However, a behavior that is seen quite often among all websites, is that a particular user who shares your content would be doing so, only on a single or couple of social sites, the ones who this user is most active.

So, You could look at using Behavioral Targeting to show only those buttons which your user has used often in the past, but this time, you can make them a bit larger.

Similarly, People who come to your website through social sites could be shown a larger Sharing Button, primarily, of the social website, through which they came to page.

Getting Started With Behavioral Targeting

Behavioral targeting is a technique used by advertisers to target ads to consumers based on their past behavior. Advertisers collect data about consumers’ online activity and use it to target ads to them that are relevant to their interests.

Behavioral targeting is an effective way to reach consumers with relevant ads. It helps advertisers to use their advertising budgets efficiently and to reach consumers who are more likely to be interested in their products.

Things to Keep in Mind When Using Behavioral Targeting

There are a few things to keep in mind when using behavioral targeting.

  • First, it is important to make sure that the data you are using is accurate.
  • Second, you need to be aware of the potential for privacy concerns.
  • And third, you need to make sure that your ads are relevant and not intrusive.

If you keep these things in mind, behavioral targeting can be a great way to improve your advertising results.

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Image source – Freepik

Types of Behavioral Targeting

There are four main types of behavioral targeting: interest-based, demographic, geographic, and psychographic.

Interest-based targeting

It is when ads are targeted based on interests that have been expressed by the user. For example, if someone has expressed an interest in running, they may see ads for running shoes or other running-related products.

Demographic targeting

Demographic targeting is when ads are targeted based on demographics such as age, gender, income, etc. For example, a company may target ads for their new line of makeup to women aged 18-35.

Geographic targeting

It is when ads are targeted based on geographic location. For example, a local business may target ads to people in their city or state.

Psychographic targeting

This is when ads are targeted based on psychological factors such as personality, values, attitudes, etc.

For example, a company may target ads for their new line of organic food to people who are health-conscious.

What’s stopping Publishers?

So Behavioral Targeting can really help webmasters and publishers do a lot of things, why is it not used so widely then?

  1. The Data Problem –

    Websites with very low traffic won’t benefit as the kind of traffic required to first test and then create multiple bucket/segments requires more traffic to be statistically correct.

  2. Assumptions

    Webmasters assume that BT is a complicated subject and difficult to implement, however, this is incorrect. Similarly, a lot of webmasters assume that products which offer BT must be expensive, which is again not true. A lot of GUI based tools are available which can help you implement Behavioral Targeting on your website for a low two digit monthly cost.

  3. Technology

    Although, measuring user engagement and social distribution is possible using popular Behavioral Targeting tools, no such tool allows you to measure ad clicks. This is one of the biggest reason why publishers are unable to use Behavioral Targeting for improving ad revenue and the only alternative is to create custom applications to segments and measure ad clicks, which is huge task technically.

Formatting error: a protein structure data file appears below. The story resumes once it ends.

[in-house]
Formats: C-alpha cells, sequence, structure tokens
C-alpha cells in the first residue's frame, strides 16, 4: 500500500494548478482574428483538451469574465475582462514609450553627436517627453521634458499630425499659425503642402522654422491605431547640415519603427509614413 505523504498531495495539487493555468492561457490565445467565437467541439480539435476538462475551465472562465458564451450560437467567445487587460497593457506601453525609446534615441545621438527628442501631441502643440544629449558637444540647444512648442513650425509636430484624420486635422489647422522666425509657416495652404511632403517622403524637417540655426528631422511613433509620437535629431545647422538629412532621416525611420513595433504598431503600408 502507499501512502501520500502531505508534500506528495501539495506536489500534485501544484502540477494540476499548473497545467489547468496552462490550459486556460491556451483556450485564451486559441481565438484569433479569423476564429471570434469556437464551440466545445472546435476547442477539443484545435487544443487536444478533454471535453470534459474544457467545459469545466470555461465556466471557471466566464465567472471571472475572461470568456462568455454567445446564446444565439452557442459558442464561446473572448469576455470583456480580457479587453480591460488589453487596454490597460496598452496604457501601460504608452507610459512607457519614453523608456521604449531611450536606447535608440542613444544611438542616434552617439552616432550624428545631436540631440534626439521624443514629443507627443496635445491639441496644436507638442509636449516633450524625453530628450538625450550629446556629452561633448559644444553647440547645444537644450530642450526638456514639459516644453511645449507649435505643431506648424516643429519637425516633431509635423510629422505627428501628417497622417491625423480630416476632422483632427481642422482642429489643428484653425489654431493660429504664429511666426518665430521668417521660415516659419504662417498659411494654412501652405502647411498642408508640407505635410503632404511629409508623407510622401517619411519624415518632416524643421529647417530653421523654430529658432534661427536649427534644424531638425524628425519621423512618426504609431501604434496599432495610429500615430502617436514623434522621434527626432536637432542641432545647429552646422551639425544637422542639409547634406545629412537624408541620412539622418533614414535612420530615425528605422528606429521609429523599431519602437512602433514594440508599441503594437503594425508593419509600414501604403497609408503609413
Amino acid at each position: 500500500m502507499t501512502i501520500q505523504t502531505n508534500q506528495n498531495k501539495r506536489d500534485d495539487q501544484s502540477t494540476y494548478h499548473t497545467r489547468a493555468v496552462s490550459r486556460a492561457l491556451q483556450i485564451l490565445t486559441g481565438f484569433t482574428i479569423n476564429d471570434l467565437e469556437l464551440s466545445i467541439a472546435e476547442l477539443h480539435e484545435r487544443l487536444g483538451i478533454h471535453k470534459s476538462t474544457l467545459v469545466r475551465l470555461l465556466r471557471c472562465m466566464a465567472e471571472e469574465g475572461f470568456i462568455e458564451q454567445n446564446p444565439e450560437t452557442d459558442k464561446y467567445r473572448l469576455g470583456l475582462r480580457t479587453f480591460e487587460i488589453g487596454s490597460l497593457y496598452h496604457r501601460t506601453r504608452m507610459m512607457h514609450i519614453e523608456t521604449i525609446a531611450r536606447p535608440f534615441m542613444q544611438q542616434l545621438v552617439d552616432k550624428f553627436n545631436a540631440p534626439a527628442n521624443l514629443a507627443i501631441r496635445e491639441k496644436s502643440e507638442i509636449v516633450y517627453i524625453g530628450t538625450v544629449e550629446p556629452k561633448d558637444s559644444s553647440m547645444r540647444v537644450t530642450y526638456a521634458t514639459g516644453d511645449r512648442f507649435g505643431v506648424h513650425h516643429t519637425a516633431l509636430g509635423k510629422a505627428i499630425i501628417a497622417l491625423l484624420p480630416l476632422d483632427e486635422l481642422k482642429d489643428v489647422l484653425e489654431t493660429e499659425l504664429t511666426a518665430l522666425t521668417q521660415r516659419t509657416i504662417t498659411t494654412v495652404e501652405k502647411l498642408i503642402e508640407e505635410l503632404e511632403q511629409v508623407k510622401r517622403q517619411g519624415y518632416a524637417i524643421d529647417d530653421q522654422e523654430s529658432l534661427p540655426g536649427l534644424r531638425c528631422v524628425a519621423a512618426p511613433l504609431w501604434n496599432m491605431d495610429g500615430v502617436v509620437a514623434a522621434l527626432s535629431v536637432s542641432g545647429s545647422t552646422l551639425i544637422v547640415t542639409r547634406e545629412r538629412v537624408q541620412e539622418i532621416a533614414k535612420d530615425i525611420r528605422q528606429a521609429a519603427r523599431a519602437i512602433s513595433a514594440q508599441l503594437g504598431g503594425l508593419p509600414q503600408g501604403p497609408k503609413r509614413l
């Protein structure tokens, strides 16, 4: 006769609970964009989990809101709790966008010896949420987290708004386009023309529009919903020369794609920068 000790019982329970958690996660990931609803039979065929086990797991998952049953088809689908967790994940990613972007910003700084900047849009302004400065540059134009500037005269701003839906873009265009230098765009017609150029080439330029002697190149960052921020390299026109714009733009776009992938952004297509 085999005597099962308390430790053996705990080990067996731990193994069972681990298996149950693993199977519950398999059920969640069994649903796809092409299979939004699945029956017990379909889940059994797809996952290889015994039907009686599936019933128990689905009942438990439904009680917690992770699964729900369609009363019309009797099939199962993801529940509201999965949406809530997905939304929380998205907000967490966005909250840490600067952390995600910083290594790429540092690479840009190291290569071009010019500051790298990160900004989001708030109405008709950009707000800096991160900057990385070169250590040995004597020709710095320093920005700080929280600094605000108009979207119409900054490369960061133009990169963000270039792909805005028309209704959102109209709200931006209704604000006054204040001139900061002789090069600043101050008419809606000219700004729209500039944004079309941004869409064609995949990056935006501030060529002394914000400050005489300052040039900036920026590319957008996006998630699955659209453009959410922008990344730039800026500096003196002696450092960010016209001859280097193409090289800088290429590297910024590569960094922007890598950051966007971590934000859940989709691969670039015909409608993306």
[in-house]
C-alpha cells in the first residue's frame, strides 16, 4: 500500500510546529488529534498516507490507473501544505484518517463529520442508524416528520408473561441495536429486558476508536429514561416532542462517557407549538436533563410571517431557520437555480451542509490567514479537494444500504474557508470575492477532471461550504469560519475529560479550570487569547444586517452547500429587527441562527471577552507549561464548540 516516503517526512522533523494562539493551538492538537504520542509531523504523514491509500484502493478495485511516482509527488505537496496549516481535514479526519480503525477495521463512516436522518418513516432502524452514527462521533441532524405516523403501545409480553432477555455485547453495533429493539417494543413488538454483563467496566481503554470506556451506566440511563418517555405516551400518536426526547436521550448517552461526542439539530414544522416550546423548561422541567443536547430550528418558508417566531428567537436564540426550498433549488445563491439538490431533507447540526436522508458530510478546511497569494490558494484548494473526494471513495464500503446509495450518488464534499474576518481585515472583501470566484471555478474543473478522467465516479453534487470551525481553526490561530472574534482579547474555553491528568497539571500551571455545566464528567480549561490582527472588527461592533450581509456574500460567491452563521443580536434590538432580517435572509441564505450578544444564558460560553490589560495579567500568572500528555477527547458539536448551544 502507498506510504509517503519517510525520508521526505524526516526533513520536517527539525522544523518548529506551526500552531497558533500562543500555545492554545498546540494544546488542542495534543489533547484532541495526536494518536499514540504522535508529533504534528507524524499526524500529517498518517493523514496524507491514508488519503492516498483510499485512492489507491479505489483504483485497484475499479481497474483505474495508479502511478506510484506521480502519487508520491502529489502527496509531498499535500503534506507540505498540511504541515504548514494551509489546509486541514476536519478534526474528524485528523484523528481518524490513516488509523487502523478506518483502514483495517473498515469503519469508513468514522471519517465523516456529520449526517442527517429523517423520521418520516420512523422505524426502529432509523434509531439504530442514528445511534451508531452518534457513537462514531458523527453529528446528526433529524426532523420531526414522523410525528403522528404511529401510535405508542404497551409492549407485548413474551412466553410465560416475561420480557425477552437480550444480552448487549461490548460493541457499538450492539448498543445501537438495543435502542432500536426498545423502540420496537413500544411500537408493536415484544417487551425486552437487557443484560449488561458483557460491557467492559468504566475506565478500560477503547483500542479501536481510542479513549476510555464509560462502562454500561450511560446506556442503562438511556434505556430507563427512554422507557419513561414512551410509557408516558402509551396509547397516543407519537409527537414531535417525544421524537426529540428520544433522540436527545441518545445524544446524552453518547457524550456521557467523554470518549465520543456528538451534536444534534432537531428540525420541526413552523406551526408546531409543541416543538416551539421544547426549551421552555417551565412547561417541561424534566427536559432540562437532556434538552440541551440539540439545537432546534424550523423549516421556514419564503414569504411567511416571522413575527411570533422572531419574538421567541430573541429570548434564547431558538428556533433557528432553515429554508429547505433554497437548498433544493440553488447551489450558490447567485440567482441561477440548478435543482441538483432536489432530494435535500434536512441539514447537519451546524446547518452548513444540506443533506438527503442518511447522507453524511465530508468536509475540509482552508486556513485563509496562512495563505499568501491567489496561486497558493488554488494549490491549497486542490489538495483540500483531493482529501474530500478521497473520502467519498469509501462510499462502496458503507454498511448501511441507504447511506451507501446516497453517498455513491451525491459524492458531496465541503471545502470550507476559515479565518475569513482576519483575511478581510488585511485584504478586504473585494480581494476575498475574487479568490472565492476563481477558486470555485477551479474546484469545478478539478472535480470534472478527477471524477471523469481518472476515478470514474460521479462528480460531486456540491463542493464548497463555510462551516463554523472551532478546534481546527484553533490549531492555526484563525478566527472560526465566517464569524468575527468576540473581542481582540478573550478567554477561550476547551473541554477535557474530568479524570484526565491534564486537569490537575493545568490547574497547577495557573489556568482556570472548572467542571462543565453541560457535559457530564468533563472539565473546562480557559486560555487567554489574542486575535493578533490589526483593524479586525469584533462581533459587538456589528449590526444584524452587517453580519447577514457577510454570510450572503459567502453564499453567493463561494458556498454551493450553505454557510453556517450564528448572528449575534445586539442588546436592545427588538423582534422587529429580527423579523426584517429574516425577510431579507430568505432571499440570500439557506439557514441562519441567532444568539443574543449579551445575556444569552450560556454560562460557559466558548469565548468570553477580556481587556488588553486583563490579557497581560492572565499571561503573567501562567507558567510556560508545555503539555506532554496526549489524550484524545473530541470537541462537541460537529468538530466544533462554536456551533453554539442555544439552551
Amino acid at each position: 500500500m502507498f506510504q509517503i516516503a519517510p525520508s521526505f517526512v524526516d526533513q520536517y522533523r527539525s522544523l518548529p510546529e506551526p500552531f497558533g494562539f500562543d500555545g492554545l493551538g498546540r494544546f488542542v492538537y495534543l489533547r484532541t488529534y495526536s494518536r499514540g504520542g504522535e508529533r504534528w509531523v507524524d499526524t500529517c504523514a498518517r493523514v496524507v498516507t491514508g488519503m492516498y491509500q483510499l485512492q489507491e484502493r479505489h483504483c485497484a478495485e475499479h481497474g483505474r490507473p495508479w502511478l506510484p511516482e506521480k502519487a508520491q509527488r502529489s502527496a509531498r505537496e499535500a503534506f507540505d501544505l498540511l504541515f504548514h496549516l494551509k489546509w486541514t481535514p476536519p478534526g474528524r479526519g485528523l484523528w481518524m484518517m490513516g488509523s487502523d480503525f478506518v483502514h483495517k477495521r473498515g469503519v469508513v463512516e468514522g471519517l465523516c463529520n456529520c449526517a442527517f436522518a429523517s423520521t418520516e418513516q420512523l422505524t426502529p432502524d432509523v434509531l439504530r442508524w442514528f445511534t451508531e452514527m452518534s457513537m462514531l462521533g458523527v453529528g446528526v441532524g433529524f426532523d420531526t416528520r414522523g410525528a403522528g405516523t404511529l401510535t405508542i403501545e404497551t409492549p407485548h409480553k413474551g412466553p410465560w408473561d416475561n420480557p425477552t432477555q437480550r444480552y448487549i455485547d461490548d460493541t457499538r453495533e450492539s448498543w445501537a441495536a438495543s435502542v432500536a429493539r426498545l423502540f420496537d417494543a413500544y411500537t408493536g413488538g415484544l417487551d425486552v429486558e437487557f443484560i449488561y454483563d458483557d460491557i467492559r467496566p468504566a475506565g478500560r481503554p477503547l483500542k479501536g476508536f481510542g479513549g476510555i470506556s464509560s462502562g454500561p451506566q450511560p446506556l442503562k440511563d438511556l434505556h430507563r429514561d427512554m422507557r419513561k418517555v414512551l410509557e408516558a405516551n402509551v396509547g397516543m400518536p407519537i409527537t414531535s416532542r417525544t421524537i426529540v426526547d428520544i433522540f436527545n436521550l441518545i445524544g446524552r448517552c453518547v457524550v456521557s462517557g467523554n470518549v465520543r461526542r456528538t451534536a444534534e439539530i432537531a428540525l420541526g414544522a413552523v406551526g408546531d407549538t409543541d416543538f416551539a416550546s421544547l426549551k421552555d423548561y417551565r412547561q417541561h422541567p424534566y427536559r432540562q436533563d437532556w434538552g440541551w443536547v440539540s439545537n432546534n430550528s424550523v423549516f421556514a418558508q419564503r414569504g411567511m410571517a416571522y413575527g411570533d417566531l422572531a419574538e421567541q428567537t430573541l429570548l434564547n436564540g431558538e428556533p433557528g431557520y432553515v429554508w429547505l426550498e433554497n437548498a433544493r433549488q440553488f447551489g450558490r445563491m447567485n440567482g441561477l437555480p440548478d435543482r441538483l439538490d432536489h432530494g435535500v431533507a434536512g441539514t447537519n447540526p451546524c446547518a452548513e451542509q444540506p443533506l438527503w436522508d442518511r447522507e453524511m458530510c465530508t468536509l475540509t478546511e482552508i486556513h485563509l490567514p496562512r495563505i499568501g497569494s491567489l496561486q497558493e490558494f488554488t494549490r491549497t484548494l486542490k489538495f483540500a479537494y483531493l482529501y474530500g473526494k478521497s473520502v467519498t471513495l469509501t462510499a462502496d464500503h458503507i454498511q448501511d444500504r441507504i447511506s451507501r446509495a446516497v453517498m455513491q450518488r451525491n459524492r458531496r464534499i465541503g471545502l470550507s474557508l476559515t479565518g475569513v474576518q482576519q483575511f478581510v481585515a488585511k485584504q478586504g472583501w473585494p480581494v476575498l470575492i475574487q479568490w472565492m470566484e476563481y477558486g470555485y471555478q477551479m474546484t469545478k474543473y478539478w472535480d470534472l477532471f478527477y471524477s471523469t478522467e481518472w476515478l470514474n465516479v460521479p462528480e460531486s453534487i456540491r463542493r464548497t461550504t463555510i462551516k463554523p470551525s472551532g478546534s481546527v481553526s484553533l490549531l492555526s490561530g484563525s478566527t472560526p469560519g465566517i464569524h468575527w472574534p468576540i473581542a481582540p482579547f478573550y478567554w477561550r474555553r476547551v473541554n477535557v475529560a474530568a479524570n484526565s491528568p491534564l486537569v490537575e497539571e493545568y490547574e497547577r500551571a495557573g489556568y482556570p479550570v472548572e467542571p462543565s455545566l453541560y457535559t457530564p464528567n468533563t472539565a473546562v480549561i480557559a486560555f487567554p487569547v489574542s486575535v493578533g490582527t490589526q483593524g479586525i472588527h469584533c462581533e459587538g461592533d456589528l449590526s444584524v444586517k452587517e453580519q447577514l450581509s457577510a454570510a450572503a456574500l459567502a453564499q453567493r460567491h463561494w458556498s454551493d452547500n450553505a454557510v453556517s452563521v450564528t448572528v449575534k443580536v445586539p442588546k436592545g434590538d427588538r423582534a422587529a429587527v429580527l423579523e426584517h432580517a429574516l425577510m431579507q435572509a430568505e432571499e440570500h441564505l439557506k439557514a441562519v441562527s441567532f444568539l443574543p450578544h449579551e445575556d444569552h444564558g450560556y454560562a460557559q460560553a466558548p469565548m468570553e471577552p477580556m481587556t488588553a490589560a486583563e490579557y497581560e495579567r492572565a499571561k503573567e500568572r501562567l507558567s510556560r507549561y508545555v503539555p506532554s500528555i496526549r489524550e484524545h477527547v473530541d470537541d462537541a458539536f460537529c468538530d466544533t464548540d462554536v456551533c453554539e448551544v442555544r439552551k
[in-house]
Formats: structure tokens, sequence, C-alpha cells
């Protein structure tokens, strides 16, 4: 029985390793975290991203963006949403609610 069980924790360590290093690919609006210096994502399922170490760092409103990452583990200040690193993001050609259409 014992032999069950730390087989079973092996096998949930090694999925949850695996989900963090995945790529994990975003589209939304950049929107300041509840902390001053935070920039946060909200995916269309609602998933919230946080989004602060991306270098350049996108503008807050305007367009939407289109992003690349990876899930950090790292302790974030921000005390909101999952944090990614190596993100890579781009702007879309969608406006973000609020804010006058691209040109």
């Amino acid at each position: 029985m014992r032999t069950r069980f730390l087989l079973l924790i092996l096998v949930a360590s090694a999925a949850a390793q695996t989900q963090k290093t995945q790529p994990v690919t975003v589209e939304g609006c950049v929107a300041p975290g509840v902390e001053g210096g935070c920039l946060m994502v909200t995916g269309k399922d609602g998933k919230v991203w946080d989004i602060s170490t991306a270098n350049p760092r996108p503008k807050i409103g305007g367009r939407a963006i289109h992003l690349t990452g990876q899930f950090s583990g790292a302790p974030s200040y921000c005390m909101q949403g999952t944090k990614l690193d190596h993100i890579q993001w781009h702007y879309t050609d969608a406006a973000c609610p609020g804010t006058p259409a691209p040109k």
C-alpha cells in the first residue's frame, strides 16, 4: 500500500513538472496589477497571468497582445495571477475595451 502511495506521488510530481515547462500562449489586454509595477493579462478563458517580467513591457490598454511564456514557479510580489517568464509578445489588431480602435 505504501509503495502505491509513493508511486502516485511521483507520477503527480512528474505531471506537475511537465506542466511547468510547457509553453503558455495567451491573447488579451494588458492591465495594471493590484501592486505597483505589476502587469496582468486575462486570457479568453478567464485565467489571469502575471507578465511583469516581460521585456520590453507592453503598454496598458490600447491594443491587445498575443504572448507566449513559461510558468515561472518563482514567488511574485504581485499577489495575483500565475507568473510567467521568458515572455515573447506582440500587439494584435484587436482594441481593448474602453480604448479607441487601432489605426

Benefits to Visitors/Users

Content Personalization 

When 100 people enter Amazon, they access 100 different homepages, each personalized with their names and with products they have shown interest in their past visits. That is how the entire Internet will soon be. 

A study conducted by Adobe and Econsultance, which focused on the ROI of personalization, found that 52% of digital marketers agreed that personalized web content is a very important part of their online strategy.  In fact, 41%, of their goal is to provide a personalized internet experience.

Thanks to Behavioral Targeting, users get a better user experience while the publisher achieves its goal resulting in a win-win situation. 

Major companies have been collecting user data for years, making their algorithm more exact with their results. With smarter software, the whole internet will be more relevant and efficient to your specific needs.

Recognize your Interests

Personality is multi-faceted. People are full of interests. Visiting traveling-related sites, doesn’t mean you are only interested in ads from Orbitz or priceline. Gathering extensive data on demographics over a long period of time will help refine algorithms and take into account the multi-dimensionality of people’s interests.

So you see, Behavioral Targeting can be beneficial to Publishers as well. Have you used Behavioral Targeting on your website or have a case study to share? We’d love to hear!

FAQs

1. What is Behavioral Targeting?

In behavioral targeting, advertisements and messages are targeted based on people’s activities. To trigger personalized marketing, it uses behavioral data-like what people do in your app, on your website, or with your campaigns.

2. Why is behavioral targeting important?

In behavioral targeting, a detailed user profile is built up and used to deliver better messaging at the right time. In addition, it helps increase advertising campaign KPIs by limiting the possibility of advertisers delivering irrelevant ads.

3. How do you use behavioral targeting?

Developing a strategy for behavioral targeting
1. Take into account how behaviors are interconnected. 
2. Prospecting for new customers. 
3. Take advantage of opportunities. 
4. Make use of an intelligent digital advertising platform. 
5. Target people who have already shown interest with remarketing. 
6. Take advantage of the low hanging fruit. 
7. Keep email retargeting in mind.